I have been sitting here at the computer off and on for quite some time, and I believe I have what actual writers call "writer's block." As I sit here, I think I will write about what is not written. Everyone has heard of the "unwritten rule." We assume people ought to know what is proper and what is improper in given situations, so we do not feel it necessary to "guide" them. For instance, everyone knows that you don't tell jokes at a funeral. Or, it is common knowledge that you don't stand up during the sermon and start singing The House of the Rising Sun. And you don't wear a bathing suit to a formal dinner. People who do such things are probably not going to get invited, or for that matter be welcomed at future events.
"But did you know...." That phrase implies that what you are about to say is not recognized as "common knowledge." It implies that perhaps there are exceptions depending upon the community's cultural make-up. In New Orleans, funerals frequently involve a jazz band leading a procession to the cemetery. Apparently those folks understand that a funeral should be a celebration of someone "graduating." And while interrupting a sermon is never permitted, it is permissible to sing before or after the pastor's message. In fact, using the words to Amazing Grace with the melody of The House of the Rising Sun is awesome. As my dear old dad used to say, "There is a time and place for everything." (I think he might have plagiarized from Solomon's Ecclesiastes). My point is, "common knowledge" is relative to the culture; it should not be seen as binding upon all of humanity.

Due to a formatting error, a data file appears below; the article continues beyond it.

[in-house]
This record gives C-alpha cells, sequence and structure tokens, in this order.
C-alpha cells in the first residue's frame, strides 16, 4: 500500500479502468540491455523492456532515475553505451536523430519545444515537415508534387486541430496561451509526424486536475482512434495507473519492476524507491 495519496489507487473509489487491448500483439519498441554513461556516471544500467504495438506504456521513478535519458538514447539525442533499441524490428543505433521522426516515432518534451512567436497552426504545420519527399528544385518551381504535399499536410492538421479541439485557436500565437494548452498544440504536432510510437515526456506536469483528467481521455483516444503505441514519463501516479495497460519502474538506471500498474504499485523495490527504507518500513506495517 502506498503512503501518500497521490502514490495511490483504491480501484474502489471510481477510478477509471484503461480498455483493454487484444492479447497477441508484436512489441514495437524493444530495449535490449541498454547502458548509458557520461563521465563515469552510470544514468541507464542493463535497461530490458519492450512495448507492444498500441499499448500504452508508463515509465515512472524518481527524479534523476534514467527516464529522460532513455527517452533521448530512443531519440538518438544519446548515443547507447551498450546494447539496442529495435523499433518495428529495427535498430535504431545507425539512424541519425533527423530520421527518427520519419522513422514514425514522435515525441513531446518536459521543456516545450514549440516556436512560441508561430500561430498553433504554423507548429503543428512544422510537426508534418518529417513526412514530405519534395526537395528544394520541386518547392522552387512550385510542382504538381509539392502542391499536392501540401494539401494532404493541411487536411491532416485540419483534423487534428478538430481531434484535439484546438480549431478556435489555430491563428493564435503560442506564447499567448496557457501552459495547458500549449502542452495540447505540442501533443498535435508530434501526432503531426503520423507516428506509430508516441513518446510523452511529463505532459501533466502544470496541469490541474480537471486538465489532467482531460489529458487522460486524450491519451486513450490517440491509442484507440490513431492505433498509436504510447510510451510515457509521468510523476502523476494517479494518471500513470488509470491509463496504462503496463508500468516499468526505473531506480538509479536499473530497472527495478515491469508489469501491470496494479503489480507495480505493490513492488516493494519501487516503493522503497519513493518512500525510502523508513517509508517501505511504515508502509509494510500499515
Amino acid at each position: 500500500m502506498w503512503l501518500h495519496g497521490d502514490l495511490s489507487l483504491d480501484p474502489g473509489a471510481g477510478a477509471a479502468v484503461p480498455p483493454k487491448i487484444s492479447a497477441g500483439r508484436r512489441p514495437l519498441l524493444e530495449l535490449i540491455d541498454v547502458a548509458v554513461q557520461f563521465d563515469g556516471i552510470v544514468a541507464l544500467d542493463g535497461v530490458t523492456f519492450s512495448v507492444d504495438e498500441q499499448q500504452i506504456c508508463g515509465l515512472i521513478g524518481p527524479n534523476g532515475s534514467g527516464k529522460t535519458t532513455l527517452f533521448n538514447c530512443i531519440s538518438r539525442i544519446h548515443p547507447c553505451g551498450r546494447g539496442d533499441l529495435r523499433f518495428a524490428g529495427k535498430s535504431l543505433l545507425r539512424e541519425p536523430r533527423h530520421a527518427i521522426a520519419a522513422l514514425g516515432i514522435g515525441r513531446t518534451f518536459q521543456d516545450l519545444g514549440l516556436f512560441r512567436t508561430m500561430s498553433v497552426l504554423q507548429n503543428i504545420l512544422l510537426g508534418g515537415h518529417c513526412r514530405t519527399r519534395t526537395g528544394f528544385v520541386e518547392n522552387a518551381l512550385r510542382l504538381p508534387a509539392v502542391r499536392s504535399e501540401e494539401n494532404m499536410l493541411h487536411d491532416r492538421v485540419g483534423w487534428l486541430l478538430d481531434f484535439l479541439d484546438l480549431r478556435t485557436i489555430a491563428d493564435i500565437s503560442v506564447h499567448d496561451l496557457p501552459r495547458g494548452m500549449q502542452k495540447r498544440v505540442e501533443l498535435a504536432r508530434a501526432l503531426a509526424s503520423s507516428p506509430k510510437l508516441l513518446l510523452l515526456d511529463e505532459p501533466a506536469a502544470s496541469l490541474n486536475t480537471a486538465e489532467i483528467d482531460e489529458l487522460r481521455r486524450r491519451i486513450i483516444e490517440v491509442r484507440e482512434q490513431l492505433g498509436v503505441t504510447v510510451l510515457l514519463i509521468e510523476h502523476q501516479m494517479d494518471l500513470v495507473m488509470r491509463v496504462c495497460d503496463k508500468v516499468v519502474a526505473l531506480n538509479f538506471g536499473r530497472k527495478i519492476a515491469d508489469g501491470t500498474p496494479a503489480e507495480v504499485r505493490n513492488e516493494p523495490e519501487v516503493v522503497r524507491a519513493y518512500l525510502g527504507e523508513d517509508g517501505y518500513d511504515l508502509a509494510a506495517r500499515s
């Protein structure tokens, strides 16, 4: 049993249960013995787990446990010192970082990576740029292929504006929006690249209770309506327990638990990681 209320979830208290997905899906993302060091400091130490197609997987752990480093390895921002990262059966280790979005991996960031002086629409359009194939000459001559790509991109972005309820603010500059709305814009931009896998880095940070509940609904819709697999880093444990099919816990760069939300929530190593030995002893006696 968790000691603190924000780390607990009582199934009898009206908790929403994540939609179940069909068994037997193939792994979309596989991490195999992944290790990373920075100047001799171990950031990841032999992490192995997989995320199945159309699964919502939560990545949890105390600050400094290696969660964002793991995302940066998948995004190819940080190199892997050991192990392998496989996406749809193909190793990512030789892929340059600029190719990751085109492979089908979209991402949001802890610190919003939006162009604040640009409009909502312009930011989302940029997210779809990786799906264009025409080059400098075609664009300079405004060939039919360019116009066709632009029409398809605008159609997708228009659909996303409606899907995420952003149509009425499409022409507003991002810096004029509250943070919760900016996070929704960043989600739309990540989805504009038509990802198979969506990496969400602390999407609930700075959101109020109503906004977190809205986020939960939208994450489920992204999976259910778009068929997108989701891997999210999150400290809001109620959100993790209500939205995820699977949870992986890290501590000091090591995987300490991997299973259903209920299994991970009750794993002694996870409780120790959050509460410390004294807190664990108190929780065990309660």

The Bible has so many instances where silences occur that a true seeker of understanding might go "nuts" trying to figure it all out. What did Jesus do between the ages of twelve and thirty? What happened to Joseph? What went on between the writings of Malachi and Matthew? What was God doing before He began creation? Why in the case of Moses, do we hear of his birth, that he committed murder at forty, and he was called of God at eighty; what about in between? The list is endless. There are a lot more things we don't know, than things we do.
Ironically, even the things written in the Bible are often ignored. Were there really three wise guys? Was Jesus still in a manger a year after His birth? Could a town so packed with travelers actually be silent? And why do we assume there were only three nails? Isn't it possible that they used four? The Jehovah's Witness seem to picture Jesus nailed to a pole using only two nails. Obviously someone is wrong! I vote that it is the J.W., although the actual word translated "cross" is stauros which means "stake." The cross that Christians accept as the method of crucifixion, although not specifically mentioned in the first century, was accepted as the common symbol as early as the beginning of the second century. Since the Apostle John lived nearly that long, many believers heard first hand accounts of the event. If the method of murdering the Son of God was other than a cross, I am sure he would have told them. To be continued, Lord willing.